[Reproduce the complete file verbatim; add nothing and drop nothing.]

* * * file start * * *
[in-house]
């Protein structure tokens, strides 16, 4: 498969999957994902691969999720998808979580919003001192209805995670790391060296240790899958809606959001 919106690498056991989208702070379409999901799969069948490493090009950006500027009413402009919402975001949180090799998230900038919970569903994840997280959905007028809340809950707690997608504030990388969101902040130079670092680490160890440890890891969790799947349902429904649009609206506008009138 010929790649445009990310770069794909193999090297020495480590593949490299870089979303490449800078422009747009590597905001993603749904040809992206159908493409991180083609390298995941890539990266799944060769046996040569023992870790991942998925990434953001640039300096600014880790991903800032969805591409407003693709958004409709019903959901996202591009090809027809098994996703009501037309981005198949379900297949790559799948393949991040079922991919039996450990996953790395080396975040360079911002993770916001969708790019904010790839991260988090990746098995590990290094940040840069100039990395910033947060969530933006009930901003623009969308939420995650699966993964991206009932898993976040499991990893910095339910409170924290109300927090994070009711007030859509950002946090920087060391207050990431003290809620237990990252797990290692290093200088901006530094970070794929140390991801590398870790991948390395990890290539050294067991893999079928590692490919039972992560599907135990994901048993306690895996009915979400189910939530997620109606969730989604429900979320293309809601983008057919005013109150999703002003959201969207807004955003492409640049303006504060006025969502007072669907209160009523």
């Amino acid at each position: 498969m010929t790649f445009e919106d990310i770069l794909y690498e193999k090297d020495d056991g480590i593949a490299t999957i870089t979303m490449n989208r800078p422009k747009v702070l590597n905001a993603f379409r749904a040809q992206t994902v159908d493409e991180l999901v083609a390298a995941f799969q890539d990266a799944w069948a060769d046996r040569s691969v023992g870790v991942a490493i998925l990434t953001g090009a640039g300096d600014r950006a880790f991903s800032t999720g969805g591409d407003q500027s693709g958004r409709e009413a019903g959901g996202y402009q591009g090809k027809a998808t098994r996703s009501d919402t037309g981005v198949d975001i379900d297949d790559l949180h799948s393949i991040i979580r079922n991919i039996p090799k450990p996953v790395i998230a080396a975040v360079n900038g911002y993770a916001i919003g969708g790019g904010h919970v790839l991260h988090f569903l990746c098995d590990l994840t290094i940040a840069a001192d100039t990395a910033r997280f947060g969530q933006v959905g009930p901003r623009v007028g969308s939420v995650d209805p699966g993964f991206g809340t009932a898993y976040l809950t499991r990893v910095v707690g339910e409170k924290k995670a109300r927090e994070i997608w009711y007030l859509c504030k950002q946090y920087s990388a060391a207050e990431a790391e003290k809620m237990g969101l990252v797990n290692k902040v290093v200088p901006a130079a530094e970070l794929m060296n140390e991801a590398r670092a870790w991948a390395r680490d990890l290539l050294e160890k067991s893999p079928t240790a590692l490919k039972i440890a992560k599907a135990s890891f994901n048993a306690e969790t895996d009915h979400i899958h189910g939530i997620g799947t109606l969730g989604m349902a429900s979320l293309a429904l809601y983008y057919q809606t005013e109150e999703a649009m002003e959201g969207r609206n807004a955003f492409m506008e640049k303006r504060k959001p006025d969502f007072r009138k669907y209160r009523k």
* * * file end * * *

[in-house]
């Protein structure tokens, strides 16, 4: 498969999957994902691969999720998808979580919003001192209805995670790391060296240790899958809606959001 919106690498056991989208702070379409999901799969069948490493090009950006500027009413402009919402975001949180090799998230900038919970569903994840997280959905007028809340809950707690997608504030990388969101902040130079670092680490160890440890890891969790799947349902429904649009609206506008009138 010929790649445009990310770069794909193999090297020495480590593949490299870089979303490449800078422009747009590597905001993603749904040809992206159908493409991180083609390298995941890539990266799944060769046996040569023992870790991942998925990434953001640039300096600014880790991903800032969805591409407003693709958004409709019903959901996202591009090809027809098994996703009501037309981005198949379900297949790559799948393949991040079922991919039996450990996953790395080396975040360079911002993770916001969708790019904010790839991260988090990746098995590990290094940040840069100039990395910033947060969530933006009930901003623009969308939420995650699966993964991206009932898993976040499991990893910095339910409170924290109300927090994070009711007030859509950002946090920087060391207050990431003290809620237990990252797990290692290093200088901006530094970070794929140390991801590398870790991948390395990890290539050294067991893999079928590692490919039972992560599907135990994901048993306690895996009915979400189910939530997620109606969730989604429900979320293309809601983008057919005013109150999703002003959201969207807004955003492409640049303006504060006025969502007072669907209160009523």
């Amino acid at each position: 498969m010929t790649f445009e919106d990310i770069l794909y690498e193999k090297d020495d056991g480590i593949a490299t999957i870089t979303m490449n989208r800078p422009k747009v702070l590597n905001a993603f379409r749904a040809q992206t994902v159908d493409e991180l999901v083609a390298a995941f799969q890539d990266a799944w069948a060769d046996r040569s691969v023992g870790v991942a490493i998925l990434t953001g090009a640039g300096d600014r950006a880790f991903s800032t999720g969805g591409d407003q500027s693709g958004r409709e009413a019903g959901g996202y402009q591009g090809k027809a998808t098994r996703s009501d919402t037309g981005v198949d975001i379900d297949d790559l949180h799948s393949i991040i979580r079922n991919i039996p090799k450990p996953v790395i998230a080396a975040v360079n900038g911002y993770a916001i919003g969708g790019g904010h919970v790839l991260h988090f569903l990746c098995d590990l994840t290094i940040a840069a001192d100039t990395a910033r997280f947060g969530q933006v959905g009930p901003r623009v007028g969308s939420v995650d209805p699966g993964f991206g809340t009932a898993y976040l809950t499991r990893v910095v707690g339910e409170k924290k995670a109300r927090e994070i997608w009711y007030l859509c504030k950002q946090y920087s990388a060391a207050e990431a790391e003290k809620m237990g969101l990252v797990n290692k902040v290093v200088p901006a130079a530094e970070l794929m060296n140390e991801a590398r670092a870790w991948a390395r680490d990890l290539l050294e160890k067991s893999p079928t240790a590692l490919k039972i440890a992560k599907a135990s890891f994901n048993a306690e969790t895996d009915h979400i899958h189910g939530i997620g799947t109606l969730g989604m349902a429900s979320l293309a429904l809601y983008y057919q809606t005013e109150e999703a649009m002003e959201g969207r609206n807004a955003f492409m506008e640049k303006r504060k959001p006025d969502f007072r009138k669907y209160r009523k």